In the previous two posts we saw how to use Scikit Image to perform some basic image processing. This post will introduce you to image segmentation, one of the most important steps in image analysis. I am going to cover some of the “traditional” methods that work well in many situations. These methods require adaptation (or don’t work at all!) for more complex cases… but that is maybe a story for another post!
Segmentation is the process of dividing a digital image into subsets of pixels with certain features. This is used, for instance, to determine where specific objects are in an image. Depending on the use case, there are different types of segmentation, as shown in the image below.
In the image above, we see some cell nuclei. We can perform a simple segmentation by assigning to each pixel a value of 0 if they are in the background or 1 if they are in a nucleus. This is called semantic segmentation, and is a useful technique, for instance, to determine cell density. Often, however, we want to know where each nucleus is, for example, to count the number of cells, or to determine their size, position, intensity and so on. This is the case of the image on the right, where we separated each instance of the nuclei, and marked it with a different colour; this is called instance segmentation.
Semantic segmentation is the easiest type of segmentation to perform. There are many methods that can be used, depending on the type of image you are using. In the case of microscopy fluorescence images, the easiest and most widely used technique is thresholding. Essentially we decide on an intensity level which we use to classify our pixels. So, if we are dealing with an 8-bit image and our threshold is 80, every pixel with intensity greater than 80 is classified as foreground, and everything else is background.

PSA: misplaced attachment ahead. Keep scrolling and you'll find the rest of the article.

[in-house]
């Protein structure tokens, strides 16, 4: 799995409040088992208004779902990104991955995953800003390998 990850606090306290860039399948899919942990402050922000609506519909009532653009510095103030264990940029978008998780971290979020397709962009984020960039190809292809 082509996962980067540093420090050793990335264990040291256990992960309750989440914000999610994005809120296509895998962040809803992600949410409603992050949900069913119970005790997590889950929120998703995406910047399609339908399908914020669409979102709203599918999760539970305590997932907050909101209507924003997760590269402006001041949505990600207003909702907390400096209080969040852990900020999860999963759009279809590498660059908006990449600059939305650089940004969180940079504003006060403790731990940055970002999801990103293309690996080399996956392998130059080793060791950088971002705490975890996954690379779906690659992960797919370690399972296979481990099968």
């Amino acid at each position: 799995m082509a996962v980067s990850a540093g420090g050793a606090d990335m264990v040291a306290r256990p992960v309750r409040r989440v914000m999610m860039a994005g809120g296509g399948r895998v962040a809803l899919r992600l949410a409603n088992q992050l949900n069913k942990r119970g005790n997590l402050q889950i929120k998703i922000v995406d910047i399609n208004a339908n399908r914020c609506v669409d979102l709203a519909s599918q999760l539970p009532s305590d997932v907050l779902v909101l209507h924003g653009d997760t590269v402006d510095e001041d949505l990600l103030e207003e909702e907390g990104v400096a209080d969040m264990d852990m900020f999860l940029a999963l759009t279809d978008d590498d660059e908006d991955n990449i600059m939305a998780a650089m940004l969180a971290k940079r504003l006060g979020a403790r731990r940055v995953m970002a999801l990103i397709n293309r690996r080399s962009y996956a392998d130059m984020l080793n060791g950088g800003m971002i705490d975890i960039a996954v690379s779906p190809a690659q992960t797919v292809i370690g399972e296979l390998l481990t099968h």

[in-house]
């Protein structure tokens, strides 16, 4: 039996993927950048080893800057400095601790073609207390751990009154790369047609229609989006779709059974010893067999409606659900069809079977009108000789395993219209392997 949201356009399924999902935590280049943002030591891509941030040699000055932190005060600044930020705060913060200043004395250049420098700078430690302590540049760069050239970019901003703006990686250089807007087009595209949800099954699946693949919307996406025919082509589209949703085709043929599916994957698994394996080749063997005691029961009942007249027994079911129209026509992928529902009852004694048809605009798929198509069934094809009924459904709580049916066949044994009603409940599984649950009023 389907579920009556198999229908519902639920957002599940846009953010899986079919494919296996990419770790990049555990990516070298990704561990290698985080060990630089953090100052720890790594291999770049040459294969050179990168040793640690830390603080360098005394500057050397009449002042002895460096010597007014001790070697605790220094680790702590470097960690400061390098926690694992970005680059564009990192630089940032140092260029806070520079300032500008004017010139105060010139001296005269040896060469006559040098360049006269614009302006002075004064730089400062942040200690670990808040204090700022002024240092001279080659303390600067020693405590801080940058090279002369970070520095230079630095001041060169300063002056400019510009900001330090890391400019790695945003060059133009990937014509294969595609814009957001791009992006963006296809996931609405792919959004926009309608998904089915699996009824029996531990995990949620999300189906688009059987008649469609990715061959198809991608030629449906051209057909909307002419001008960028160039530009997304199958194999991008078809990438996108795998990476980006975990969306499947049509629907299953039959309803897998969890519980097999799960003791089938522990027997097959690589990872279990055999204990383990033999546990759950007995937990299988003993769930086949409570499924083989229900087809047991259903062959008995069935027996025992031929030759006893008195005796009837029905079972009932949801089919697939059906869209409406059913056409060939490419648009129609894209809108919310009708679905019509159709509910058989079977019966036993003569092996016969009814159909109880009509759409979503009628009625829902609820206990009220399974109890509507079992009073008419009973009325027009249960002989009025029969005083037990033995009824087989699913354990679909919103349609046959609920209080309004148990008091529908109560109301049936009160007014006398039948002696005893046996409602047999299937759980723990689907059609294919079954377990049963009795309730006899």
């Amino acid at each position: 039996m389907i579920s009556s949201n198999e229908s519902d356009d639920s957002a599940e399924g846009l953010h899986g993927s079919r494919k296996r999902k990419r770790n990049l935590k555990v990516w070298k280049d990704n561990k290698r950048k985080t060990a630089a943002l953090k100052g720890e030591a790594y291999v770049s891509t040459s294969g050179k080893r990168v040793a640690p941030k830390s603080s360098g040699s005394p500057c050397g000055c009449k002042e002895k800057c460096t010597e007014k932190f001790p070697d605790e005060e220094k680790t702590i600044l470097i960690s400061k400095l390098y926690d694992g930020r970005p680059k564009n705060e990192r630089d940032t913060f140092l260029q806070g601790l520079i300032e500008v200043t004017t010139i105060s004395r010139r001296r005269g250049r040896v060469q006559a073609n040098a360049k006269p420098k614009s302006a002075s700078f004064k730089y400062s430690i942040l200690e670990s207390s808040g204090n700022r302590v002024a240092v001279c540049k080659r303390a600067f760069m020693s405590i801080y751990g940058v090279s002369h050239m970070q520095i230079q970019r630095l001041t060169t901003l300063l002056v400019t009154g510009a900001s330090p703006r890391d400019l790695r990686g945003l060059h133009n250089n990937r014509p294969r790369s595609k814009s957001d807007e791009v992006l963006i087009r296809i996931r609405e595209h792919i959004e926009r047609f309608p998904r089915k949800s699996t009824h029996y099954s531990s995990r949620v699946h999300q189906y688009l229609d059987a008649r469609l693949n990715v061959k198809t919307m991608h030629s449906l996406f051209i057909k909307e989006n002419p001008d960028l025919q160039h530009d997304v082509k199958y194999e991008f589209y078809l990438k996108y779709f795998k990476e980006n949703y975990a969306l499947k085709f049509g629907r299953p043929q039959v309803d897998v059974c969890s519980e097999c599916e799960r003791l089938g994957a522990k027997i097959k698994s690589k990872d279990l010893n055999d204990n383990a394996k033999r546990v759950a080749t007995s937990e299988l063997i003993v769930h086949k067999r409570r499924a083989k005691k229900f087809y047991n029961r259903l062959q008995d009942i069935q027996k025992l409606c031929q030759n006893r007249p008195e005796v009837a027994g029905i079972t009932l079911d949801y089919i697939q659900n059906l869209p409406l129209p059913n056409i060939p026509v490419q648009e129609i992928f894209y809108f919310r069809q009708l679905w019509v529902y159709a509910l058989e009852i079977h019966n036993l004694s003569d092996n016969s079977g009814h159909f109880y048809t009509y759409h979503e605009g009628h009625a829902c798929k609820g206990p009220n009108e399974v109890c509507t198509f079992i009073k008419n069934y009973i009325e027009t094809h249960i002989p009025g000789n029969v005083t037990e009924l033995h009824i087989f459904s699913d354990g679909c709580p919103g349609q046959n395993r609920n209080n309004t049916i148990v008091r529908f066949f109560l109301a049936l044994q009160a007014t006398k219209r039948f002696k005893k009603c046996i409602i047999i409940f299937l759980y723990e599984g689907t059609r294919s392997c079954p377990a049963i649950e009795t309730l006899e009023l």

Let’s try it!
from skimage.io import imread, imshow img = imread("nuclei.tif") img_thresh = img>80
If you were to print
img_thresh you would see something like
[[False False False ... False False False] [False False False ... False False False] [False False False ... False False False] ... [False False False ... False False False] [False False False ... False False False] [False False False ... False False False]]
Basically, we get a value of
False depending on whether the pixel is above or below our threshold. We can use
imshow to visualize this mask.
Choosing the threshold
In the example above I manually chose a threshold of 80, by simply guessing it from the image. This is obviously not the optimal solution, especially if we are processing a large number of images that may be different in overall intensity. A commonly used algorithm to select a threshold in these situations is Otsu’s thresholding method. This method returns an intensity value that maximises the variance between the two classes of pixels or, conversely, that minimizes the intra-class variance (see the Wikipedia page for a mathematical treatment). Otsu’s tresholding is implemented in
from skimage.filters import threshold_otsu thr = threshold_otsu(img) print(thr)